Posted at 02:26 on 02 November, 2012 UTC
Lobbying among Vanuatu’s political parties to form a coalition government is in full swing even before official results are confirmed from Tuesday’s general election.
However many voters remain unhappy that they were denied the chance to vote by electoral officials.
Johnny Blades reports from Port Vila:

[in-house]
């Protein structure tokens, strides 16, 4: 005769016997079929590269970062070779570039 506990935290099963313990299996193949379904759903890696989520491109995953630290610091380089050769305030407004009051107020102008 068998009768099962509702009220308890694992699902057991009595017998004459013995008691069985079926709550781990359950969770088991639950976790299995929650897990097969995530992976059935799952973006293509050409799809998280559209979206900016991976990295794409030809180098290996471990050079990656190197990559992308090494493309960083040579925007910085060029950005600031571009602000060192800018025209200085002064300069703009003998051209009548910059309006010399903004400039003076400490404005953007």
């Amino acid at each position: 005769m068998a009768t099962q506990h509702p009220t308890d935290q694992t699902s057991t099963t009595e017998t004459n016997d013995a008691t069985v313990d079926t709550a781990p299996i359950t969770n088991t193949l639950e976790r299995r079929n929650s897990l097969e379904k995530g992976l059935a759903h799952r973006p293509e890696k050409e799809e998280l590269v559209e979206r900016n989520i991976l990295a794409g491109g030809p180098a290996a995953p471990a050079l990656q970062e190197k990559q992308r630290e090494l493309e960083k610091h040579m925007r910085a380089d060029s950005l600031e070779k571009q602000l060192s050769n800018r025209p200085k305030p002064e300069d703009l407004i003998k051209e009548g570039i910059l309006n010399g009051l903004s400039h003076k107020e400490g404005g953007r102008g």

“While a few vote counts have still not yet trickled in from remote polling stations, preliminary results are known in the majority of Vanuatu’s electorates. The emerging picture of Vanuatu’s parliament is very fragmented with up to seventeen political parties and four independents having secured a seat in the 52-member house. The horse-trading over the formation of government is expected to be intense. However, in Port Vila, a number of court challenges are being prepared over claims that the vote was rigged at certain points and that voters were bribed. Furthermore hundreds of voters in the capital and beyond say they were denied the chance by the Electoral Commission to have their electoral cards verified just ahead of voting. The Commission is accused of favouring supporters of certain political parties when it came to verifying their cards, enabling them to vote.”
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